Alejandro Salinas Rivera is currently serving his first term as an ICJ Commissioner, having been elected in December 2016. Alejandro Salinas Rivera has a broad range of expertise in international human rights issues and cooperation, mining and labour law. He has also worked closely with the Chilean government and has extensive experience in policy making at a local level. He was part of the Unit in charge of developing the National Plan of Action on Business and Human Rights in Chile, an initiative being implemented by the Ministry of Foreign Affairs. He has collaborated with and ran leading national and international human rights organizations. He chaired the Inter Governmental Working Group that drafted the Basic UN Principle on the right to a remedy and reparation for victims of violence of international human rights and humanitarian law.He has worked as a consultant and adviser for the ICJ as well as for the Ministry of Foreign Affairs, the International Parliamentary Union and the Presidential Advisory Commission for human Rights Policy. He has been the head of a number of Departments and Units in various government agencies including the Ministry of Foreign Affairs, as Director of the Human Rights Department; the Attorney General’s Office as Chief of the Unit of International Affairs; and at the Public Defender’s Officer as Chief of Staff of the National Defender, Head of the Evaluation, Control and Claims Department and Head of the International Cooperation Unit.
Professor Marco Sassòli is currently serving his first term as Commissioner, having been elected in 2013. He has been an Alternate Executive Committee member since 2014. He has expertise on public international law, international humanitarian law, international responsibility, international law and non-state actors and terrorism. Professor Marco Sassòli has worked at the Faculty of Law of the University of Geneva since 2004 and was the Director of the Department of Public International Law and International Organisation at the University from 2009-2016. He is also currently an Associate Professor of International Law at the University of Quebec in Montreal, Canada, having previously worked as a Professor there between 2001 and 2003. He has published extensively.Marco Sassòli completed his law studies at the Universities of Basel and Neuchâtel and his doctoral thesis at the University of Basel. He was admitted to the Bar of the Canton of Basel-Stadt. He was clerk at the Swiss Supreme Court in Lausanne. He worked for 13 years at the International Committee of the Red Cross (ICRC) including as Head of Delegation in Jordan and Syria, coordinating protection activities in the former Yugoslavia, and Deputy Head of the Legal Division in Geneva. Between 2004 and 2013. Marco Sassòli chaired the Board of Trustees of Geneva Call, a neutral and impartial humanitarian organization dedicated to engaging armed non-State actors (NSAs) towards compliance with the norms of international humanitarian law and human rights law. Professor Sassòli is also regularly involved in the training of armed forces international humanitarian law.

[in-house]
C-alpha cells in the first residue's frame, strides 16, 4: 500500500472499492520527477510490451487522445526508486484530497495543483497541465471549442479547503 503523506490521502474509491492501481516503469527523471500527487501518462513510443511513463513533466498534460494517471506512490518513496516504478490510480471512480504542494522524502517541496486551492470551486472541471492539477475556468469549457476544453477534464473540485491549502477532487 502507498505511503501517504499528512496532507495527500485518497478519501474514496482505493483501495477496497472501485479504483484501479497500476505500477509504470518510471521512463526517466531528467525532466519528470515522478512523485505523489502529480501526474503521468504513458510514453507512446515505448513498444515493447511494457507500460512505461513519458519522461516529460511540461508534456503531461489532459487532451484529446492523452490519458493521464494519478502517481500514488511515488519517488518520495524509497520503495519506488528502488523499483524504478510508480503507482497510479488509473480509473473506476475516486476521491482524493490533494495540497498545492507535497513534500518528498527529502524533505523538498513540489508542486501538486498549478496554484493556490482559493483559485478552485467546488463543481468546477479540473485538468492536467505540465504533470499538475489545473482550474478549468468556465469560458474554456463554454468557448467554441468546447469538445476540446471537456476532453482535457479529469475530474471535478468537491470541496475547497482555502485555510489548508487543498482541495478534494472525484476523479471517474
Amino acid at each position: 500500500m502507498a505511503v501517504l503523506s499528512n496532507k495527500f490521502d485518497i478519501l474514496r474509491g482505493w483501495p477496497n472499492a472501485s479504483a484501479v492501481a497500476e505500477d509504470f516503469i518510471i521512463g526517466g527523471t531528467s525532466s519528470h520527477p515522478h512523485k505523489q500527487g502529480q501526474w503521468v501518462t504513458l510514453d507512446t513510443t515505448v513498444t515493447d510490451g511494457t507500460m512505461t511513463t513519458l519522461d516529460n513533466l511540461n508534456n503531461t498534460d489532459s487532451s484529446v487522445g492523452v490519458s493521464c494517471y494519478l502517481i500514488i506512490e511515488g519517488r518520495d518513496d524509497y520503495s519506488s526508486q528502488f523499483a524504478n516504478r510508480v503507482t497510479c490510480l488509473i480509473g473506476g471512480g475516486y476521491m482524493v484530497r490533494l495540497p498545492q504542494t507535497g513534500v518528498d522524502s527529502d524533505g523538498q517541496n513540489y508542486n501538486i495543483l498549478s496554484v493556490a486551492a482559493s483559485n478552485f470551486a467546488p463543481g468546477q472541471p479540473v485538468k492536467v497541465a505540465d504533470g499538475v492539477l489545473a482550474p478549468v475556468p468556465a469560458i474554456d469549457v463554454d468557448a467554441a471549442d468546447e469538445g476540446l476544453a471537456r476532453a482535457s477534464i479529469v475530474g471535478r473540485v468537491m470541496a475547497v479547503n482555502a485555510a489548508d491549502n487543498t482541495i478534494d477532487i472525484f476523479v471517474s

Justice Ajit Prakash Shah has been an ICJ Commissioner since 2014. He has extensive judicial experience and has presided over public hearings relating to megaprojects and right abuses by corporations. He is currently Chairman of the Law Commission of India as well as a Member of Governing Council for Judicial Reforms, appointed by the Ministry of Law and Justice. He was appointed as the Judge of Bombay High Court in 1992 and was later elevated to the office of Chief Justice, Madras High Court in 2005 and on transfer took over as Chief Justice, Delhi High Court on from 2008 until his retirement in 2010.During his tenure as Chief Justice of the High Court of Delhi, Justice Shah has delivered landmark rulings on a number of wide-ranging cases such as application of the Right to Information Act; decriminalization of homosexuality; freedom of speech and expression; environment and ecological matters; protection of disabled persons; women’s rights; contract labour; child labour; and employment rights of HIV affected persons. Since his retirement he has presided over a number of public hearings including dam projects and violations of locals’ rights by a power plant. Recently he concluded a report on a Committee he led to settle a dispute concerning gas migration between Reliance Industries and the Oil and Natural Gas Company (ONGC).
The Consultative Group
A Consultative Group has been established in parallel to the panel as a body to provide advice to the Panel and to the ICJ in the implementation of the project. Members of the Consultative Group are individuals and organization (lawyers, civil society, academic institutions, the legal profession) with practical knowledge and experience on issues relating to human rights, businesses and operational grievance mechanisms.
This Group also provides information and commentaries to the Panel and the ICJ through a series of meetings and hearings. The Consultative Group also takes part to consultations about the outcomes of the project.